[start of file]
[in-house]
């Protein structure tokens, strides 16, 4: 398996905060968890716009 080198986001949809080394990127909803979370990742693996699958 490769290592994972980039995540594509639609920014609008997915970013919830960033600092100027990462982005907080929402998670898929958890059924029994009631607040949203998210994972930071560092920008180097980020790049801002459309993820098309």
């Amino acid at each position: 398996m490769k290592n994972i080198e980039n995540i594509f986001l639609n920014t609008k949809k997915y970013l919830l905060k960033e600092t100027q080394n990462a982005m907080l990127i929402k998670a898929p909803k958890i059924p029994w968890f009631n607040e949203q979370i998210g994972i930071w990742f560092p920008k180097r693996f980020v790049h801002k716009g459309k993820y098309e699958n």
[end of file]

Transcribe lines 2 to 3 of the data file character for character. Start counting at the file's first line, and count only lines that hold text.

């Protein structure tokens, strides 16, 4: 398996905060968890716009 080198986001949809080394990127909803979370990742693996699958 490769290592994972980039995540594509639609920014609008997915970013919830960033600092100027990462982005907080929402998670898929958890059924029994009631607040949203998210994972930071560092920008180097980020790049801002459309993820098309």
């Amino acid at each position: 398996m490769k290592n994972i080198e980039n995540i594509f986001l639609n920014t609008k949809k997915y970013l919830l905060k960033e600092t100027q080394n990462a982005m907080l990127i929402k998670a898929p909803k958890i059924p029994w968890f009631n607040e949203q979370i998210g994972i930071w990742f560092p920008k180097r693996f980020v790049h801002k716009g459309k993820y098309e699958n």